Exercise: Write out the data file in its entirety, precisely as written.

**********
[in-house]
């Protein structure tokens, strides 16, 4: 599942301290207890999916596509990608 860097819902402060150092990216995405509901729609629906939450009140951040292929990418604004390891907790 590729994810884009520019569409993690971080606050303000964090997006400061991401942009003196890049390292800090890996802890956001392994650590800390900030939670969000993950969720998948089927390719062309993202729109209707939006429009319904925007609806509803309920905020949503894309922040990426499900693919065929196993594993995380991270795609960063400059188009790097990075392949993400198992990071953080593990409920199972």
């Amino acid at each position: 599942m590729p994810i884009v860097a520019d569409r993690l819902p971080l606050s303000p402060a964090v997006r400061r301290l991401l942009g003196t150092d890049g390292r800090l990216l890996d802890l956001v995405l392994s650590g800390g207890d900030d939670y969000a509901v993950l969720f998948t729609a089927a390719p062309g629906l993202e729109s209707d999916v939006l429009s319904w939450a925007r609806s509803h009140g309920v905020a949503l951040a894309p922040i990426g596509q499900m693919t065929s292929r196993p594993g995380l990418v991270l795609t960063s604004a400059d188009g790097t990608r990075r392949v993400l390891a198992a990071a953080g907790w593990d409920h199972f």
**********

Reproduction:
[in-house]
């Protein structure tokens, strides 16, 4: 599942301290207890999916596509990608 860097819902402060150092990216995405509901729609629906939450009140951040292929990418604004390891907790 590729994810884009520019569409993690971080606050303000964090997006400061991401942009003196890049390292800090890996802890956001392994650590800390900030939670969000993950969720998948089927390719062309993202729109209707939006429009319904925007609806509803309920905020949503894309922040990426499900693919065929196993594993995380991270795609960063400059188009790097990075392949993400198992990071953080593990409920199972």
């Amino acid at each position: 599942m590729p994810i884009v860097a520019d569409r993690l819902p971080l606050s303000p402060a964090v997006r400061r301290l991401l942009g003196t150092d890049g390292r800090l990216l890996d802890l956001v995405l392994s650590g800390g207890d900030d939670y969000a509901v993950l969720f998948t729609a089927a390719p062309g629906l993202e729109s209707d999916v939006l429009s319904w939450a925007r609806s509803h009140g309920v905020a949503l951040a894309p922040i990426g596509q499900m693919t065929s292929r196993p594993g995380l990418v991270l795609t960063s604004a400059d188009g790097t990608r990075r392949v993400l390891a198992a990071a953080g907790w593990d409920h199972f």